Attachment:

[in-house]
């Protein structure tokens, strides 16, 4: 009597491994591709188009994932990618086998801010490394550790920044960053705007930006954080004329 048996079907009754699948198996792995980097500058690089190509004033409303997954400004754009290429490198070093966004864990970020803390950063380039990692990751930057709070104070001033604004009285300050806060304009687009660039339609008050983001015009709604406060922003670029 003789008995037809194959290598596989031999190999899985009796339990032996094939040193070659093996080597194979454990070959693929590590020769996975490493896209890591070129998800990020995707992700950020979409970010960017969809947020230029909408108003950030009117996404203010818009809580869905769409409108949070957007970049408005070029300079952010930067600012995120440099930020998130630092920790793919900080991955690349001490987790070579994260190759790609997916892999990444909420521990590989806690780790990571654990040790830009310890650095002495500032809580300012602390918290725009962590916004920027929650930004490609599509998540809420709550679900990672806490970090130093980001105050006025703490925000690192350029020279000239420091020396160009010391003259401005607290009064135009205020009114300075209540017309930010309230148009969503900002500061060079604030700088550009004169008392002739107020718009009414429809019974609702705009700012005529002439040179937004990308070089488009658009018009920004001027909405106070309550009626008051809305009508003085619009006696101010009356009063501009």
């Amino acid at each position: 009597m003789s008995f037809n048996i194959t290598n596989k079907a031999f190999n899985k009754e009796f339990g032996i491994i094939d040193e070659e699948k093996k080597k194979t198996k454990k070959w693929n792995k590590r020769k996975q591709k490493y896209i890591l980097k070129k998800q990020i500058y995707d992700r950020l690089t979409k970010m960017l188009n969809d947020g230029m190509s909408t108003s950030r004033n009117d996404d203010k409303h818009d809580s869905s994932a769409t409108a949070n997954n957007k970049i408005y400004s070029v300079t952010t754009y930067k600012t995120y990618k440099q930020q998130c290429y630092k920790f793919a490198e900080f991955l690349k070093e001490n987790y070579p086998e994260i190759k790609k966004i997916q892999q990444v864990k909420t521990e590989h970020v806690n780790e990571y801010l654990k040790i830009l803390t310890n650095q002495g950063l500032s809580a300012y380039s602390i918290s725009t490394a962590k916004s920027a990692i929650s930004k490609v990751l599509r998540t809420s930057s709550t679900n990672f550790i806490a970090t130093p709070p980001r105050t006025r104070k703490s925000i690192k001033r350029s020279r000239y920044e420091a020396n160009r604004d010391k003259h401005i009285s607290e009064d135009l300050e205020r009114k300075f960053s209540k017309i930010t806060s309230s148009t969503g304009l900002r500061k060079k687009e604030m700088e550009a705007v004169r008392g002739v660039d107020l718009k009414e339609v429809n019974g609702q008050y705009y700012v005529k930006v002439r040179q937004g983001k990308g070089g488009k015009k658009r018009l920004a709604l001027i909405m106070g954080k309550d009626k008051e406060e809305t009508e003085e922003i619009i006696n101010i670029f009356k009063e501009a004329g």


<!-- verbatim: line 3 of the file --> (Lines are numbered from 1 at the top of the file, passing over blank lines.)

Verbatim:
């Amino acid at each position: 009597m003789s008995f037809n048996i194959t290598n596989k079907a031999f190999n899985k009754e009796f339990g032996i491994i094939d040193e070659e699948k093996k080597k194979t198996k454990k070959w693929n792995k590590r020769k996975q591709k490493y896209i890591l980097k070129k998800q990020i500058y995707d992700r950020l690089t979409k970010m960017l188009n969809d947020g230029m190509s909408t108003s950030r004033n009117d996404d203010k409303h818009d809580s869905s994932a769409t409108a949070n997954n957007k970049i408005y400004s070029v300079t952010t754009y930067k600012t995120y990618k440099q930020q998130c290429y630092k920790f793919a490198e900080f991955l690349k070093e001490n987790y070579p086998e994260i190759k790609k966004i997916q892999q990444v864990k909420t521990e590989h970020v806690n780790e990571y801010l654990k040790i830009l803390t310890n650095q002495g950063l500032s809580a300012y380039s602390i918290s725009t490394a962590k916004s920027a990692i929650s930004k490609v990751l599509r998540t809420s930057s709550t679900n990672f550790i806490a970090t130093p709070p980001r105050t006025r104070k703490s925000i690192k001033r350029s020279r000239y920044e420091a020396n160009r604004d010391k003259h401005i009285s607290e009064d135009l300050e205020r009114k300075f960053s209540k017309i930010t806060s309230s148009t969503g304009l900002r500061k060079k687009e604030m700088e550009a705007v004169r008392g002739v660039d107020l718009k009414e339609v429809n019974g609702q008050y705009y700012v005529k930006v002439r040179q937004g983001k990308g070089g488009k015009k658009r018009l920004a709604l001027i909405m106070g954080k309550d009626k008051e406060e809305t009508e003085e922003i619009i006696n101010i670029f009356k009063e501009a004329g």